Red Tories more like. Labour have voted for more austerity than they were asked to by the Tory govt.

    That auld burnt oot tartan tory line doesn’t stick with an educated electorate as well as it used to when first coined by Willie Ross away back nearly 50 years ago in the ’70s before people had access to the internet and could get the “real” news from a number of different outlets…

    …as opposed to BBC Scotland’s version as told by employees who were (and still are) members of the Labour Party, or New Labour, whatever they are this week. (Blairites, Brownites, Burnhamites, Corbynites), The left fractures again. How sad, how predictable.

    It was a much simpler time for the UKs establishment parties back then where most folk in Scotland and in large swathes of England & Wales drank down their medicine as triaged by the BBC and the Daily Record or the Mirror (for those south of the border).

    And you’ll find that it’s many ex Labour members now turned SNP members that have taken to bitterly calling their old party “Red Tories” as a result of the years of backstabbing, lies and let downs. Can’t really blame them can you.

  8. Stuart Muir

    Here here!

  9. Sid

    They have peaked. The only way is down !!!

    And just look at the price of oil.


    They do have the powers.

  11. John Symon

    Evidence for this?

  12. Intolerant_Liberal

    ‘That is because when Labour forgot the class that it was supposed to represent the SNP was more than happy to take over.’
    It looks like you are bang on the money. The poor of England are being reduced to poverty again through mismanagement, ideology and class discrimination. But then what can you expect when you have a party full of rich posh boys, and when Milly Bland said ‘I would rather have the Tories in power than do a deal with the SNP’ What an utter berk!!!!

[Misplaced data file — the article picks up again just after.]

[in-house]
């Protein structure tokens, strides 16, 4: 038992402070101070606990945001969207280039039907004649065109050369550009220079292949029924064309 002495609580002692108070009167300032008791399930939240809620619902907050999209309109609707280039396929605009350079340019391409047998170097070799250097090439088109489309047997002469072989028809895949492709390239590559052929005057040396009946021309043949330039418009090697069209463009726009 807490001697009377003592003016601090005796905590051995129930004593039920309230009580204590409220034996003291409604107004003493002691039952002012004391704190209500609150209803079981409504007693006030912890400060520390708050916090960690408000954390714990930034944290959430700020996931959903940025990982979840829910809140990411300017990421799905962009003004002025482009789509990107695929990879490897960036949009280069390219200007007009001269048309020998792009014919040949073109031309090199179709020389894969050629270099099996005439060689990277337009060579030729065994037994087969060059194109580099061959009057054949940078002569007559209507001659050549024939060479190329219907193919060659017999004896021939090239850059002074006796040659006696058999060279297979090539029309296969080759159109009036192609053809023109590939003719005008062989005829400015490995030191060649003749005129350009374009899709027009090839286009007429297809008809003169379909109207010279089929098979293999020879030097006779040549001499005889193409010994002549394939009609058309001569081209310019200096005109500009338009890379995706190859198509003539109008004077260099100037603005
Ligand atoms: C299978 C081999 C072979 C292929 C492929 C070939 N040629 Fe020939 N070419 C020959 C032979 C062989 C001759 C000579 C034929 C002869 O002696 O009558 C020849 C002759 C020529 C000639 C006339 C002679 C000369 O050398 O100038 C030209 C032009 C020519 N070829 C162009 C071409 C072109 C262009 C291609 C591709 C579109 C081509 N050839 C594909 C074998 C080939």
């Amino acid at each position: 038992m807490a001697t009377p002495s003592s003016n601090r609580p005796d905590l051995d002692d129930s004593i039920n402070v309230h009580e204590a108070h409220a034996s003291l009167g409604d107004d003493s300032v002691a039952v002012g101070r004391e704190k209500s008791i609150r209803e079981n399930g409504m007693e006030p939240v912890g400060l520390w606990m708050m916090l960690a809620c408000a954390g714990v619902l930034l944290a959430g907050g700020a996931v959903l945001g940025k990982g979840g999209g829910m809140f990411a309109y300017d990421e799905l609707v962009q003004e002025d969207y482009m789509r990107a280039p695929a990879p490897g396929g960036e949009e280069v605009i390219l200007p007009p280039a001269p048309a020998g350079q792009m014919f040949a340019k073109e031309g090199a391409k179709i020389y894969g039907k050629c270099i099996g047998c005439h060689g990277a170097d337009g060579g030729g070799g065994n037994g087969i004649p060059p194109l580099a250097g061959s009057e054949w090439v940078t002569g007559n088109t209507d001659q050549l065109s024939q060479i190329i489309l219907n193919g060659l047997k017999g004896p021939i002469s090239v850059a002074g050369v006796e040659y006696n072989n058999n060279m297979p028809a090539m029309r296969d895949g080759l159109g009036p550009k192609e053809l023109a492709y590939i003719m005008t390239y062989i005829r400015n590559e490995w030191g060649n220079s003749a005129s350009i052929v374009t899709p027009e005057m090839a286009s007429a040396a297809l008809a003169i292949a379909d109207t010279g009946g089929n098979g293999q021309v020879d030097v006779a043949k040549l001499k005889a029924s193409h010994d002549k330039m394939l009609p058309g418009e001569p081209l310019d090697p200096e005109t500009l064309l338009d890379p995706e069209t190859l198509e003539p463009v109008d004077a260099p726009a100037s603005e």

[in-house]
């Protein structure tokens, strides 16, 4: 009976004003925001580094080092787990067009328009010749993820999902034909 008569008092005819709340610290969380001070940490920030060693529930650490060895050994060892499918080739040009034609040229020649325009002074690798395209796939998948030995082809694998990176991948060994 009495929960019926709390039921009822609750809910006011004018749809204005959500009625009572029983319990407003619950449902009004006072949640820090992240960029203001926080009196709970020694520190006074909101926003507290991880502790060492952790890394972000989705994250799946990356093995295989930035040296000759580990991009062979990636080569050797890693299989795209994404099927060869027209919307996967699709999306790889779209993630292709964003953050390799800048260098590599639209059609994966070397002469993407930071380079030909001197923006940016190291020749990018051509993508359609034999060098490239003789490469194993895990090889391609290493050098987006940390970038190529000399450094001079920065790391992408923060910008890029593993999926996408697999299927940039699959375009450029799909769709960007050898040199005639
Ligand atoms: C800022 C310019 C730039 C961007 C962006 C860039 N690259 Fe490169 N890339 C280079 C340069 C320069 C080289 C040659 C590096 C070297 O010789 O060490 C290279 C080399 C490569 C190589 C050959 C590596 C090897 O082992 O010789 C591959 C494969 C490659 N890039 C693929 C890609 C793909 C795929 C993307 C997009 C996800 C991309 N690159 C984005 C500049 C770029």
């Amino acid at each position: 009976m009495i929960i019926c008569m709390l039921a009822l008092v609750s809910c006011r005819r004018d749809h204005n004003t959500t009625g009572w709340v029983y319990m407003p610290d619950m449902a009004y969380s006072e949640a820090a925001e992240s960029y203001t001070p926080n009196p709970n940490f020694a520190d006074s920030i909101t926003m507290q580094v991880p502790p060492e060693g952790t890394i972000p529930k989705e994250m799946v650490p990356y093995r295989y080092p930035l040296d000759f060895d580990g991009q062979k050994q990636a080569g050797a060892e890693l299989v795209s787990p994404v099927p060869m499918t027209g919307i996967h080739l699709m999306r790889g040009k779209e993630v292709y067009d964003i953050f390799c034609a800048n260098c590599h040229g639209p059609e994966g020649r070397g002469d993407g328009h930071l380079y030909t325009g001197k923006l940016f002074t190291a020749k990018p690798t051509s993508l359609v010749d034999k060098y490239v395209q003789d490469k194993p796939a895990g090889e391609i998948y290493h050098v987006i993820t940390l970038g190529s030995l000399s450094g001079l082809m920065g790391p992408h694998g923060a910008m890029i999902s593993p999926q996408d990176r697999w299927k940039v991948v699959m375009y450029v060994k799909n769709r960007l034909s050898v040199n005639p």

13. Ken Bell

    Tell me about it…

    I may live in Scotland, and I did vote Yes in the IndyRef, but I am actually from Manchester and come complete with a Bernard Manning accent to prove it. When my health finally collapsed in about 2009 I was living just outside Burnley and the system sort of worked and sort of looked after me.

    Housing benefit paid the rent, and for some reason that was quite legal, I got to keep the difference between the fixed amount paid by the state for that level of housing and the actual rent which was a lower amount. Then the scummy Tories came in and put a stop to that within a month of taking office. Then my housing benefit got reduced and I had to pay a tenner or so out of my own pocket. Then I had to find 20% of the council tax – it just went from bad to worse. The icing on the cake was when the council closed down all its public toilets to save money. Trust me, if you walk as slowly and as badly as I do, then you quickly learn where every bog in town is just in case you get caught short.

    Scotland isn’t perfect and the SNP make mistakes, but their heart is in the right place and they want my vote. Labour didn’t want it, and as Rachel Reeves said just before the last election, Labour were not the party of the claimants.

    Come next year’s Scottish General Election I will vote SNP in my constituency. Malcolm Chisholm is the current MSP and he is retiring and Labour has put forward some woman who messed up the Edinburgh trams, so that takes care of that.

    I have promised a mate of mine who is in Labour that I will vote for his lot on the Lothian list, but to be honest he is as fed up with Labour as the rest of us. That said, if the only options are Labour, the Greenies or some Trotscum then I don’t have much choice.

    Not exactly a ringing endorsement for Labour is it?